Restoration complete
In the newly restored Map Room of The New York Public Library. 7:30 PM. Photo: JH.
Another unseasonably warm day in New York, yesterday was; followed by an evening that cooled down with what in Los Angeles is often referred to as a marine layer covering the city. Only this isn’t Los Angeles. Yet, anyway.

Last night I put on my dinner jacket and black tie and went down to the New York Public Library at 42nd and Fifth, where the Library’s President’s Council was holding a dinner and readings to commemorate their tenth anniversary.

Paul LeClerc toasting the President's Council

The Library evenings are, in the word’s of its president Paul LeClerc “beautiful” and “delicious” for once one has entered the portals of that great Carrere and Hastings building, one has most definitely entered a sanctuary.

The evening convened for cocktails and hors d’oeuvres, entertained by a jazz trio in the newly restored Map Room which for years, up until very recently, was a long neglected dusty corner of the first floor of the building. Thanks to international banker Lionel Pincus and his companion Princess Firyal it has been returned to the great room that Carrere and Hastings designed with its magnificent carved and gilted ceilings, and then some – all updated and enhanced by beautiful study tables and new computers with ample screen sizes. (In 1995, the Library had 200 computer terminals. Ten years later, they have 2500 and most of the city’s libraries are now wireless environments.)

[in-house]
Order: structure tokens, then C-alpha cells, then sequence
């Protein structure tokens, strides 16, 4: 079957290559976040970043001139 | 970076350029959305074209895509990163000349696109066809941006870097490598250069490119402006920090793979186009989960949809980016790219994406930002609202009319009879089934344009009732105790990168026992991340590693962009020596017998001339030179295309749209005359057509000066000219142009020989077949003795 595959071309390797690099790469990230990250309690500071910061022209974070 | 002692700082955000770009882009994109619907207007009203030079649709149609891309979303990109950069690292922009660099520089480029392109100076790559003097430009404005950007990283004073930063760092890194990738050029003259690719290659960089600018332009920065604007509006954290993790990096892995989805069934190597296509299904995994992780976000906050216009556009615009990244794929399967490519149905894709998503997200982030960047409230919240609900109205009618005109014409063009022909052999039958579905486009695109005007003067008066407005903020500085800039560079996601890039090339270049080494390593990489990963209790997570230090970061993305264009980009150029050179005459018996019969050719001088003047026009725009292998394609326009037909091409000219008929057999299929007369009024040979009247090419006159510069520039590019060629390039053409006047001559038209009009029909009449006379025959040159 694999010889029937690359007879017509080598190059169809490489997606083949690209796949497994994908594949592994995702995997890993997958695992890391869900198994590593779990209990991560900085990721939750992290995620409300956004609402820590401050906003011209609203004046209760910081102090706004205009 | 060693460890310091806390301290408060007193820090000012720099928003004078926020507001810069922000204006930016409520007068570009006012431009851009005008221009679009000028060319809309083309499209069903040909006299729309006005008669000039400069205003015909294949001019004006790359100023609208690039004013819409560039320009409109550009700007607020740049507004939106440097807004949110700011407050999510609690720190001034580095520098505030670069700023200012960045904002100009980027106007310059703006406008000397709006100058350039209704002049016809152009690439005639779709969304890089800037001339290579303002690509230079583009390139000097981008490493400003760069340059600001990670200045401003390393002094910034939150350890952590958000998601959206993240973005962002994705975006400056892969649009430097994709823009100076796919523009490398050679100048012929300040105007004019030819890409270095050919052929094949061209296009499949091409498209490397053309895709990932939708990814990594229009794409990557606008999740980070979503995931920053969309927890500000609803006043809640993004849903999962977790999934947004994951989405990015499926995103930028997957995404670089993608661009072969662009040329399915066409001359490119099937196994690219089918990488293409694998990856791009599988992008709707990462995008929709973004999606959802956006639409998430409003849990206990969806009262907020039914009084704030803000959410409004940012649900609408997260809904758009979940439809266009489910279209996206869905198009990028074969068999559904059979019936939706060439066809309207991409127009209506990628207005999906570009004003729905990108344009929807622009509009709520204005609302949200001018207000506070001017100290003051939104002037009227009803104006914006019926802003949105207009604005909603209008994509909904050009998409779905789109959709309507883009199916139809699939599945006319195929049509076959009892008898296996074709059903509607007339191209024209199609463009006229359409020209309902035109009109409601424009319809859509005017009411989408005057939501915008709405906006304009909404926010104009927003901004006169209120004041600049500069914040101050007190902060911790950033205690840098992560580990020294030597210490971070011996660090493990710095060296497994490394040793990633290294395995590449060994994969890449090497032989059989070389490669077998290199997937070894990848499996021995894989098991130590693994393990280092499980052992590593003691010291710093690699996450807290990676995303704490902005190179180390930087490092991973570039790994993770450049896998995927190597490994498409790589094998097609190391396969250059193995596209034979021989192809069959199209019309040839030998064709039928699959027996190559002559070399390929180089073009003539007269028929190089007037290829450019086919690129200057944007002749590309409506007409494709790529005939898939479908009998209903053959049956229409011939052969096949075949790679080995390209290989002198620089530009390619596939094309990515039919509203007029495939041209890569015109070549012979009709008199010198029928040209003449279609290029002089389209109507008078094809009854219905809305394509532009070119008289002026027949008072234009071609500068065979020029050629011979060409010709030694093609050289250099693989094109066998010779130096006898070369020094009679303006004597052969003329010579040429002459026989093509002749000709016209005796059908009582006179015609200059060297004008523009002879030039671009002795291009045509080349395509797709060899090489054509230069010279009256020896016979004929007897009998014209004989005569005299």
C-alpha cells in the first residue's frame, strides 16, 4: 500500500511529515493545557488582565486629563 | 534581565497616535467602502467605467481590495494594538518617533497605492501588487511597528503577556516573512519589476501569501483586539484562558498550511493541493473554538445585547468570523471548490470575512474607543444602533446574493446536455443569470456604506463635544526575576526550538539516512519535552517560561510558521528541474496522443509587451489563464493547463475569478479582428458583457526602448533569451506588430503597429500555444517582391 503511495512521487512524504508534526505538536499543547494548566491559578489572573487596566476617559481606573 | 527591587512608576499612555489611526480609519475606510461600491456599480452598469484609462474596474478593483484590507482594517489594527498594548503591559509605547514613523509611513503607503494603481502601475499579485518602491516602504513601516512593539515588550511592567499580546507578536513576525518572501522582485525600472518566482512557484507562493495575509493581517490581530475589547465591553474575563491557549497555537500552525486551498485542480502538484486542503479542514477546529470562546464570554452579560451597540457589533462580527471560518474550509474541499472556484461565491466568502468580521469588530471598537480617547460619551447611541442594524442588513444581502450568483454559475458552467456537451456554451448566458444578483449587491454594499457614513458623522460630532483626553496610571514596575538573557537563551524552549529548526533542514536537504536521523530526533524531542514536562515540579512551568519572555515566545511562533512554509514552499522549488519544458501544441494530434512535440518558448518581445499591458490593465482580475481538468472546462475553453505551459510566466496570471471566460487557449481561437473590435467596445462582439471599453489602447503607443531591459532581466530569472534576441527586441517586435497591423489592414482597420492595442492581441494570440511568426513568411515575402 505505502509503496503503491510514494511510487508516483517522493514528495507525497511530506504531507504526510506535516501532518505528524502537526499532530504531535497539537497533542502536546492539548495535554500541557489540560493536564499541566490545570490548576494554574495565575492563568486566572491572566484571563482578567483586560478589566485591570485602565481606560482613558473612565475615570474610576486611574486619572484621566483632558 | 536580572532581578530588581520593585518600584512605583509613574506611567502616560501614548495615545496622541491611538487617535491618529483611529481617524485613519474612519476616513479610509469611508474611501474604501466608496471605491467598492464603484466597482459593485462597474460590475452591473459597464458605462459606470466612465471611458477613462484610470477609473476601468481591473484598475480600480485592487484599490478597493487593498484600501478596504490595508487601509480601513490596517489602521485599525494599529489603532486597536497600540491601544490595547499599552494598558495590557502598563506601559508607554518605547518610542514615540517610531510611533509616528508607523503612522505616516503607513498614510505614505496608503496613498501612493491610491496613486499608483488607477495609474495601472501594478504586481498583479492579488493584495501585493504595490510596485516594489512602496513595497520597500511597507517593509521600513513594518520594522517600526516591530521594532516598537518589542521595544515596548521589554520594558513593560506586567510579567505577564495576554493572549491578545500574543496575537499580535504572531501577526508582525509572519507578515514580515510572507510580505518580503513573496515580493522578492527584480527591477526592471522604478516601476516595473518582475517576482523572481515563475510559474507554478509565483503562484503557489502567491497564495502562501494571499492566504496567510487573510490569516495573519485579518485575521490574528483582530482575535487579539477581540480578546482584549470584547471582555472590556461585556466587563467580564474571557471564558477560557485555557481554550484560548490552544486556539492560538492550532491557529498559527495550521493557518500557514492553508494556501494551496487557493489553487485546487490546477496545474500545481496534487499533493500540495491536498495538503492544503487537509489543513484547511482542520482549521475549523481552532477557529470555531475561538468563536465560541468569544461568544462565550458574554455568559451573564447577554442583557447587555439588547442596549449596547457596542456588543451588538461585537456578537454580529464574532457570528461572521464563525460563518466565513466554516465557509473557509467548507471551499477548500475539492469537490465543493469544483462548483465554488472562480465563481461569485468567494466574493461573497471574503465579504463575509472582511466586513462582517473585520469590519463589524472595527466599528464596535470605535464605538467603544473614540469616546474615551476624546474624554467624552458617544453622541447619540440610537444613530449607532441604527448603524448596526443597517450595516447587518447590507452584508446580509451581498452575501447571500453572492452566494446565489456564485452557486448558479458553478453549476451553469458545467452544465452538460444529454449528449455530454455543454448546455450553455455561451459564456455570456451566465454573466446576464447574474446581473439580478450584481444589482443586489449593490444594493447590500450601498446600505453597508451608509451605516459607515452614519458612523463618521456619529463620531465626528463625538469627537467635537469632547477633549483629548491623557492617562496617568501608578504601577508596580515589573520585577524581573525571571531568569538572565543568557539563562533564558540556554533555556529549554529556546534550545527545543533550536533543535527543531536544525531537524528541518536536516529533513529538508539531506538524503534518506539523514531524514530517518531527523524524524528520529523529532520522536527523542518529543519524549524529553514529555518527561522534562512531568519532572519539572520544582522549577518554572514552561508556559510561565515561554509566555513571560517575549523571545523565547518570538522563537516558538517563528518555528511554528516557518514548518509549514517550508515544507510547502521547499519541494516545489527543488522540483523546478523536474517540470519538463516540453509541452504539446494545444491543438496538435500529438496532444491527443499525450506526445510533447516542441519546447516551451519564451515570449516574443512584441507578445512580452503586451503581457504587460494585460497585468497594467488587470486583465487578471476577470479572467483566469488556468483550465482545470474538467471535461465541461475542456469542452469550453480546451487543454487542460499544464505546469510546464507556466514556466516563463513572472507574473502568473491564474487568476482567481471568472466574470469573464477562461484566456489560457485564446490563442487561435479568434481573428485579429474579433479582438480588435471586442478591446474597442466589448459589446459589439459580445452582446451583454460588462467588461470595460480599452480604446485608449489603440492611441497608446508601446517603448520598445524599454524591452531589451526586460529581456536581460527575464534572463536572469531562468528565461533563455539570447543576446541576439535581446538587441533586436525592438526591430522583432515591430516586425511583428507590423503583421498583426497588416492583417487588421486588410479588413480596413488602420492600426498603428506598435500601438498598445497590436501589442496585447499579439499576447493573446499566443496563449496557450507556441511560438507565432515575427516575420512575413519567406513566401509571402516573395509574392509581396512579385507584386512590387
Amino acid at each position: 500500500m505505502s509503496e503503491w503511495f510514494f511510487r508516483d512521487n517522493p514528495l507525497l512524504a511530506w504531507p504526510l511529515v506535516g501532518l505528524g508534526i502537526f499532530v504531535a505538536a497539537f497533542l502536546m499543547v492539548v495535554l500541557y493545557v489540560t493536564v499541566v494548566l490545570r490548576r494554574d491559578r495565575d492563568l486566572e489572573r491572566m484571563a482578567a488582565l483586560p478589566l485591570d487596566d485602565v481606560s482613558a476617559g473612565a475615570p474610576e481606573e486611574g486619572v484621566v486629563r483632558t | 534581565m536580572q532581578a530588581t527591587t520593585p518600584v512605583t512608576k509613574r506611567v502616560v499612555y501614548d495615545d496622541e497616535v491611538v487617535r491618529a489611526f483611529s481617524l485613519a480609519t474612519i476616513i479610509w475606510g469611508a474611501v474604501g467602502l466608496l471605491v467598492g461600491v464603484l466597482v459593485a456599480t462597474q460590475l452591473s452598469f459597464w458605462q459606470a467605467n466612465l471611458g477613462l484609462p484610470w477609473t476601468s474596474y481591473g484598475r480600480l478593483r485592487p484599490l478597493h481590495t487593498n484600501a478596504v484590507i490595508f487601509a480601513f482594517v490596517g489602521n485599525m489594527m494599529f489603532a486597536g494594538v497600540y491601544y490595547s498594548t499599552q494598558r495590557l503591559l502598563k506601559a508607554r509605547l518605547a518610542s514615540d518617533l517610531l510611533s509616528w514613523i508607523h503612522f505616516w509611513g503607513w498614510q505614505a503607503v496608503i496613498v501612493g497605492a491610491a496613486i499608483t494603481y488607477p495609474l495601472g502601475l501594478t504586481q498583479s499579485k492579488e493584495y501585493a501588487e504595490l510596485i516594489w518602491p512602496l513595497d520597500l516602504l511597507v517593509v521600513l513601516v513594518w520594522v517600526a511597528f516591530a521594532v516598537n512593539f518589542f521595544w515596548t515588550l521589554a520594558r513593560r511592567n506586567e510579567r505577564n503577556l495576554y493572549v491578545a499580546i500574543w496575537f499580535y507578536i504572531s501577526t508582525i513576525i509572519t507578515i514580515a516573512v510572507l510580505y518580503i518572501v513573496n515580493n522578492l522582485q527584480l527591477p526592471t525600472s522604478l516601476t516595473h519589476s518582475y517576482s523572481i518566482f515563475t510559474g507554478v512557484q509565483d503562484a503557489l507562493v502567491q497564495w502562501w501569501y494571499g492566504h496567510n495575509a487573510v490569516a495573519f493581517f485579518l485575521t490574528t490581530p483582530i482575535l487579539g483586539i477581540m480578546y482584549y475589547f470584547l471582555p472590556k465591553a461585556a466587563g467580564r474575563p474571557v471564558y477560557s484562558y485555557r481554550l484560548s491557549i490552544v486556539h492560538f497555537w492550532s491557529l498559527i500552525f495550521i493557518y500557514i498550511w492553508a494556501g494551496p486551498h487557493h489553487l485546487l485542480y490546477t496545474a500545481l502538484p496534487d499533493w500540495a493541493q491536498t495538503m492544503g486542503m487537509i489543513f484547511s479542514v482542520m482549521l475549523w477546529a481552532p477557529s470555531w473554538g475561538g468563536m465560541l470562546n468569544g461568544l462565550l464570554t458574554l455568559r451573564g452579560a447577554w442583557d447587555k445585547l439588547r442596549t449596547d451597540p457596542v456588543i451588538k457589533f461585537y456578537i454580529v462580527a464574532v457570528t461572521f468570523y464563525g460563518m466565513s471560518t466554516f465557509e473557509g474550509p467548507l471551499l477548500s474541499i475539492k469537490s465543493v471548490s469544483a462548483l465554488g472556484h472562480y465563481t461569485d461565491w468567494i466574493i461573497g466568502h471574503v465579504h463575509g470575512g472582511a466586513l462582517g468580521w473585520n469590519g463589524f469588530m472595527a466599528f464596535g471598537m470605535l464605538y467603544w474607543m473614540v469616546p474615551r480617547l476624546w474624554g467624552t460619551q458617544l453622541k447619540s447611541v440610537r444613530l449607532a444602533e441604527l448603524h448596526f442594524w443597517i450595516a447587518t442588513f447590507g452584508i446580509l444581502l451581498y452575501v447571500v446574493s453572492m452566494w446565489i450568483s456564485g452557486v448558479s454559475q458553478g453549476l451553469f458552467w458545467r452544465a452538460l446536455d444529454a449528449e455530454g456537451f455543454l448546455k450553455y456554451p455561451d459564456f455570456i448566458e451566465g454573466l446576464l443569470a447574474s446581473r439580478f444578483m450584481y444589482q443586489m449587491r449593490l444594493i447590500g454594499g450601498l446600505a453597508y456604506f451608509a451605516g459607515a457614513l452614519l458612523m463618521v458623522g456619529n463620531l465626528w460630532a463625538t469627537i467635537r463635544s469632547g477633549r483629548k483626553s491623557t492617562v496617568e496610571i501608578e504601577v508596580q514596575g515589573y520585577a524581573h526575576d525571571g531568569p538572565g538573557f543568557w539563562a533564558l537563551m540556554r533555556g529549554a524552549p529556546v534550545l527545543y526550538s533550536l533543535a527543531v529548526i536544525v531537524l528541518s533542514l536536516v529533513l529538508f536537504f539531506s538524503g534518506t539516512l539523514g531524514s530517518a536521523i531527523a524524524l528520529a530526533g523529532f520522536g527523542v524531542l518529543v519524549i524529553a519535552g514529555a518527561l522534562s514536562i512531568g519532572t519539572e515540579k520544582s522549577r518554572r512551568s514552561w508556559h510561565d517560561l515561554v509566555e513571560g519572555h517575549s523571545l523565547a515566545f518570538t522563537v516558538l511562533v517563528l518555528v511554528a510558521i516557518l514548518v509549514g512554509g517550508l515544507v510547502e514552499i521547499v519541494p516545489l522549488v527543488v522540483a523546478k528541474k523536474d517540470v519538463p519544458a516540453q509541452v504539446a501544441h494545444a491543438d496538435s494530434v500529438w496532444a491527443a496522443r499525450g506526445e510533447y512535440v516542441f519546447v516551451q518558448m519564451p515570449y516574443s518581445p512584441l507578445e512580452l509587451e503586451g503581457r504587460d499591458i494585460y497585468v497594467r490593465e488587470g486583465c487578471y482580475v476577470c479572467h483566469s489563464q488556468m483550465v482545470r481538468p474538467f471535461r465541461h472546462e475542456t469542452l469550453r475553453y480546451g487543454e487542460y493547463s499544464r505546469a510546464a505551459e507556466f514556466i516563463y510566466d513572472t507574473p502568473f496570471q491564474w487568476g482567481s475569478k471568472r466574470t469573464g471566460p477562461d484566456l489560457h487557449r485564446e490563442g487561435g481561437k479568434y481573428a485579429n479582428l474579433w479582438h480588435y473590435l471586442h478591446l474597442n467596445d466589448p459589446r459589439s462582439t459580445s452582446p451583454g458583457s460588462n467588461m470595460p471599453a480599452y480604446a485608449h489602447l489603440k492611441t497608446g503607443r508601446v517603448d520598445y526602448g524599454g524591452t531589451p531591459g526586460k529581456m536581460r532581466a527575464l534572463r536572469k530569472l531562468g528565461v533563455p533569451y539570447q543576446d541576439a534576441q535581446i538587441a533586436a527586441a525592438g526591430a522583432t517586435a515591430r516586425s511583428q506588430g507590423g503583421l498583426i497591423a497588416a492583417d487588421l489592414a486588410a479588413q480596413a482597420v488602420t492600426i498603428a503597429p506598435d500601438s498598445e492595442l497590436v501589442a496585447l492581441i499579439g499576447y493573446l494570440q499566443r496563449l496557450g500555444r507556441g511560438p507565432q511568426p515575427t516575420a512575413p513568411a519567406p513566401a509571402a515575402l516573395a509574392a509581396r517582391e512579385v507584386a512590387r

The evening was co-chaired by Louise Grunwald, Jeanne Greenberg Rohatyn and Nicholas Rohatyn, and Gayfryd Steinberg. At 8 o’clock the guests moved up one of the great staircases to the McGraw Rotunda – a large room I had never seen before with its grand and monumental murals created by the WPA artists in the 1930s commemorating the history of the written and printed word.

The table settings designed by Gayfryd Steinberg

Mrs. Steinberg once again put her elegant and clever signature on the event with the decor. Because it was a relatively small dinner of maybe a hundred or so, and held in a room with such significant visuals, the decorative emphasis was on the tables – simple and glistening silvery greys dusted with whites faux snowflakes.